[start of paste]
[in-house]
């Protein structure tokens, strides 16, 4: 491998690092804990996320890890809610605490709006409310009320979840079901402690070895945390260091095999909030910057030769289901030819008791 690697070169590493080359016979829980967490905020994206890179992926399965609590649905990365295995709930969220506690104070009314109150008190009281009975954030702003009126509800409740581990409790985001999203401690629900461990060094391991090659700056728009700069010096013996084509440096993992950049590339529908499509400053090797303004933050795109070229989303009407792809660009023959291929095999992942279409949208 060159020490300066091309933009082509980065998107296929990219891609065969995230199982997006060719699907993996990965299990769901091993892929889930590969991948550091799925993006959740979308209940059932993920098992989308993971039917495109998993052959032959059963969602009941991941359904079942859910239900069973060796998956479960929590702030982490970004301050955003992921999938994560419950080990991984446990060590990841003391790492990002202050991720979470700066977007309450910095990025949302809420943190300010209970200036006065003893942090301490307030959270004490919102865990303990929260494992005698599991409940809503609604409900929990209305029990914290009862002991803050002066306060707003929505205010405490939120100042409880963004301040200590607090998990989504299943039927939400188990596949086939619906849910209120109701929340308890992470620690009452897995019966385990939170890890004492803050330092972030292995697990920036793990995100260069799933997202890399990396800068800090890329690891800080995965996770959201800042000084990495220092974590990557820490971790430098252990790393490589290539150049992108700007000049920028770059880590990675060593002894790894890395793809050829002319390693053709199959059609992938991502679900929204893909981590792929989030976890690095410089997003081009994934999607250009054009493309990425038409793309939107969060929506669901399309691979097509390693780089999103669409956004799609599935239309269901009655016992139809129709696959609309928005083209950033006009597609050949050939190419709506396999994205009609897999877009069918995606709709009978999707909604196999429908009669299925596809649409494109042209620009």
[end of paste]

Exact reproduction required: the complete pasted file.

[in-house]
């Protein structure tokens, strides 16, 4: 491998690092804990996320890890809610605490709006409310009320979840079901402690070895945390260091095999909030910057030769289901030819008791 690697070169590493080359016979829980967490905020994206890179992926399965609590649905990365295995709930969220506690104070009314109150008190009281009975954030702003009126509800409740581990409790985001999203401690629900461990060094391991090659700056728009700069010096013996084509440096993992950049590339529908499509400053090797303004933050795109070229989303009407792809660009023959291929095999992942279409949208 060159020490300066091309933009082509980065998107296929990219891609065969995230199982997006060719699907993996990965299990769901091993892929889930590969991948550091799925993006959740979308209940059932993920098992989308993971039917495109998993052959032959059963969602009941991941359904079942859910239900069973060796998956479960929590702030982490970004301050955003992921999938994560419950080990991984446990060590990841003391790492990002202050991720979470700066977007309450910095990025949302809420943190300010209970200036006065003893942090301490307030959270004490919102865990303990929260494992005698599991409940809503609604409900929990209305029990914290009862002991803050002066306060707003929505205010405490939120100042409880963004301040200590607090998990989504299943039927939400188990596949086939619906849910209120109701929340308890992470620690009452897995019966385990939170890890004492803050330092972030292995697990920036793990995100260069799933997202890399990396800068800090890329690891800080995965996770959201800042000084990495220092974590990557820490971790430098252990790393490589290539150049992108700007000049920028770059880590990675060593002894790894890395793809050829002319390693053709199959059609992938991502679900929204893909981590792929989030976890690095410089997003081009994934999607250009054009493309990425038409793309939107969060929506669901399309691979097509390693780089999103669409956004799609599935239309269901009655016992139809129709696959609309928005083209950033006009597609050949050939190419709506396999994205009609897999877009069918995606709709009978999707909604196999429908009669299925596809649409494109042209620009």